President’s Trip to Asia, Part 3: India, June 16-23
“There are two very different Indias,” says Eugene Vimal Kumar, a Church member in the town of Moradabad. “There is the India the foreigners see—the Taj Mahal, Victoria’s monument and five-star hotels. Then there is the real India, where most Indians live—poverty, poor sanitation, government corruption and high unemployment.”
After a week in India, I would very much agree with Eugene. When you analyze the condition of most Indians, it is easy to see a stark difference between their lives and the lives of those who are considered the wealthy. As I am writing this report, there is a scandal brewing in Delhi over garbage in the streets. The report claims that the garbage has reached 40 meters in height with no relief in sight. Every city we visited in the past few days shows signs of the same problem. The monsoon season has begun here in India and many cities are experiencing some level of street flooding. That means the flood waters include raw sewage because of open sewer lines already stopped up with garbage. In city after city that we drove through while it was raining, we saw children playing in the streets with debris and raw sewage floating by.
Most Indians have been living in the same poor conditions for centuries. Yes, there are cell phones, electricity (when it works), indoor plumbing (in some cases and when it works) and motorized vehicles. But there has been little change in the living conditions for the average person. Officially the caste system in India disappeared with independence in 1947, but that is simply not the case. Even our tour guide at the Taj Mahal stated that his caste is involved primarily in gardening. Jobs are gained and jobs are lost based on the caste one belongs to. Then there is the religious tension that exists throughout India.
Most of India is Hindu, but there is a sizable group of Muslims who simply don’t get along with the Hindus, especially since the partition in 1947 that created three countries—India, East Pakistan (Bangladesh today) and West Pakistan (Pakistan today). The Muslims were to move to one of the two Pakistans, and the Hindus were to live in India. This created massive bloodshed in the days leading up to independence in August of 1947. Thousands of Hindus were slaughtered by Muslims, and thousands of Muslims were slaughtered by Hindus. Mahatma Gandhi, one of the fathers of Indian independence, referred to those days as the time everyone “went mad.”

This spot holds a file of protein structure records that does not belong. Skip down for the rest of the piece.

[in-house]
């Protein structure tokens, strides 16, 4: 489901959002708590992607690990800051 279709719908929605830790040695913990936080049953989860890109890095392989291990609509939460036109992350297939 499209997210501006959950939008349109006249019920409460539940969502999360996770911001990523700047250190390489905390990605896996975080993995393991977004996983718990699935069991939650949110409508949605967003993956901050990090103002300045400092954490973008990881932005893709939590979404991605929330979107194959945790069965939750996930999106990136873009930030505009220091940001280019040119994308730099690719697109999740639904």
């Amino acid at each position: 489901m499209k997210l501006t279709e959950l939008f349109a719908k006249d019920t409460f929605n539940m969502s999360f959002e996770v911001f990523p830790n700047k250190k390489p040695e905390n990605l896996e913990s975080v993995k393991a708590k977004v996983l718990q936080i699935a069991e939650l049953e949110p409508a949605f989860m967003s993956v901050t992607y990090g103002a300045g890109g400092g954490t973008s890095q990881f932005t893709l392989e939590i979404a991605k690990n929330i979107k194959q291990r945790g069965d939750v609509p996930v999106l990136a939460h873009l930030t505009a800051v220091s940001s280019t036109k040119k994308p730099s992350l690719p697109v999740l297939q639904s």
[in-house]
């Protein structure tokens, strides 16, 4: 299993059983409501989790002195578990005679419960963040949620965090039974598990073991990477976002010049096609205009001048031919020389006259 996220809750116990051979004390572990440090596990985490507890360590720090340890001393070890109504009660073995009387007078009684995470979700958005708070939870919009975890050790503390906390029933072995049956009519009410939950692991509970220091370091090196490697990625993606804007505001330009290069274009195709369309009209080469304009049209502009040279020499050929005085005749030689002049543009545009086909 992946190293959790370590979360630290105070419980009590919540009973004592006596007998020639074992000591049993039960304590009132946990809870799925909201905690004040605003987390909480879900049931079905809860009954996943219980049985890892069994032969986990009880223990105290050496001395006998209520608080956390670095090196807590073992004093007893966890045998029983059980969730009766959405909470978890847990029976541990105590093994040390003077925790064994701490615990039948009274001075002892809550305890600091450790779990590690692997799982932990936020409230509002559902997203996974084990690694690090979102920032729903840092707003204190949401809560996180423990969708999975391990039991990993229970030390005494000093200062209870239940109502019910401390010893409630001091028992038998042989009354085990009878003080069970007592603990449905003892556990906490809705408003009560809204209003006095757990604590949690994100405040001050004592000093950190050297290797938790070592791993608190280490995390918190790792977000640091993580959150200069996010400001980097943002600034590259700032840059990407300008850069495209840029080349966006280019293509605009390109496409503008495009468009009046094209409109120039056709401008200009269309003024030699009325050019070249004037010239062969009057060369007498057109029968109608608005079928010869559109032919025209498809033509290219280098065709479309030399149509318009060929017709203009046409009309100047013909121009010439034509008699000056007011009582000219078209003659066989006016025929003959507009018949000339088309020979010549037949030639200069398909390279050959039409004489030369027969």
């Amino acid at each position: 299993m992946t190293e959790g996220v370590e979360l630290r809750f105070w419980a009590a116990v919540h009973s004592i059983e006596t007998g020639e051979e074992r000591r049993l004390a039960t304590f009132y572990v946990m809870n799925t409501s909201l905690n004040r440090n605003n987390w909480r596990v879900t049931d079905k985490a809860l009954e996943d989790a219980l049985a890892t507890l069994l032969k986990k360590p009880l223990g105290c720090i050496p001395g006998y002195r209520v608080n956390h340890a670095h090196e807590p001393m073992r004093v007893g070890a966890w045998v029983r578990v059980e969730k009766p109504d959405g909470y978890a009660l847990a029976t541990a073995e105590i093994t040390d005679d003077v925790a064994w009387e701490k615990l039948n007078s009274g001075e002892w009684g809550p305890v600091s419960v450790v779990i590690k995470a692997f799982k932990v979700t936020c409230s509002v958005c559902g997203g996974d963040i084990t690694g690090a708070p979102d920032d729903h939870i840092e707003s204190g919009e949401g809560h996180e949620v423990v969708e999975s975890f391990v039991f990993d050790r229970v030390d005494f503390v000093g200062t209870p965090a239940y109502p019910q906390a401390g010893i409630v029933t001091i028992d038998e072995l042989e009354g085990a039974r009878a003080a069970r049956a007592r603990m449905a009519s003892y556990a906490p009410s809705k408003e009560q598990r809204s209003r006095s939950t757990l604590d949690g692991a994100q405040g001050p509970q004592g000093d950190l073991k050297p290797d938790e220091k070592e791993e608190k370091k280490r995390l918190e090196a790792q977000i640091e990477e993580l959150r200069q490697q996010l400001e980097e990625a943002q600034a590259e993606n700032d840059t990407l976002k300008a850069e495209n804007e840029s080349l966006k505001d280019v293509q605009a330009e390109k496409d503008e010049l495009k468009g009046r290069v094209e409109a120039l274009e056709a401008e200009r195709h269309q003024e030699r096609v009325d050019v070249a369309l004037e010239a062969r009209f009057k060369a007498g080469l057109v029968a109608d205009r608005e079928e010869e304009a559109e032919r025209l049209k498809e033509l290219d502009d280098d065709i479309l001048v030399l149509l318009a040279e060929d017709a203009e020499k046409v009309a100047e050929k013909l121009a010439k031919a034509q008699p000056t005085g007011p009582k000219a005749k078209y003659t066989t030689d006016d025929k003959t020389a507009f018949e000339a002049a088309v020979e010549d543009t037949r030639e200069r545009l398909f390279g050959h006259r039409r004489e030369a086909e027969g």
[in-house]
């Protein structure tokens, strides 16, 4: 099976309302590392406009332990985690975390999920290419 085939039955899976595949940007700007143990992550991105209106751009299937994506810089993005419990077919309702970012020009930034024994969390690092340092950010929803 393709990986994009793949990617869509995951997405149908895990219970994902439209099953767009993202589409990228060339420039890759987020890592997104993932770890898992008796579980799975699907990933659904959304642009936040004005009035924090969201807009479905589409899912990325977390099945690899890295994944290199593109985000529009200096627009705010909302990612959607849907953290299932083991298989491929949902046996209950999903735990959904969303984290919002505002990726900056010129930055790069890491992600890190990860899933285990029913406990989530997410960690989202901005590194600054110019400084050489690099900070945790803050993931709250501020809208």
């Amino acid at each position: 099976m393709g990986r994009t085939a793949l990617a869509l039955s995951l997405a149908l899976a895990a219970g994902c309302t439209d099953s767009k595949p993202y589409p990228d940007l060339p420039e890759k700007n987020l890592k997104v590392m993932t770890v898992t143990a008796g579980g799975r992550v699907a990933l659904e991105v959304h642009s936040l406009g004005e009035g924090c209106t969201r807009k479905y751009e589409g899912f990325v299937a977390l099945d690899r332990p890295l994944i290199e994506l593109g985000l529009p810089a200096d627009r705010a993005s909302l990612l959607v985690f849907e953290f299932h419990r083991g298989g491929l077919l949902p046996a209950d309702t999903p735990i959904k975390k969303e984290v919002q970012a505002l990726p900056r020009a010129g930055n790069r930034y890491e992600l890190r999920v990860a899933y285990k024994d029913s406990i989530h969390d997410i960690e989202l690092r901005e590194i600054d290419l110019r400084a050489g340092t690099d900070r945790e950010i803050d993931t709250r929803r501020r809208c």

Today the Muslim population of India is growing throughout the country. The Muslims cannot be contained in the countries of Pakistan and Bangladesh. Of India’s 1.2 billion people, 84 percent are Hindu, and 10 percent are Muslim. The remaining 6 percent are Christians, Buddhists, and other eastern religions. Tension between the Muslims and the Hindus has led to violence from time to time. This is a problem that appears to have no solution.
In the midst of all this chaos, we have a small group of members scattered around the country. On our current trip to Asia, we have visited each one. In order to accomplish this task, after our arrival in Calcutta on June 15, we flew to Hyderabad via Mumbai; from there we flew to Delhi; and from there we drove to the cities of Moradabad, Agra and Jaipur. In addition to the various flights, we drove almost 700 kilometers, or 400 miles, which gave us a firsthand look at the countryside, but more than countryside, we saw people—people everywhere, by the thousands walking the streets of every city. It is hard to imagine living in this crush of humanity every day of your life. But this is what our members experience as part of their daily routine. Let me introduce you to the members in India and tell you their story.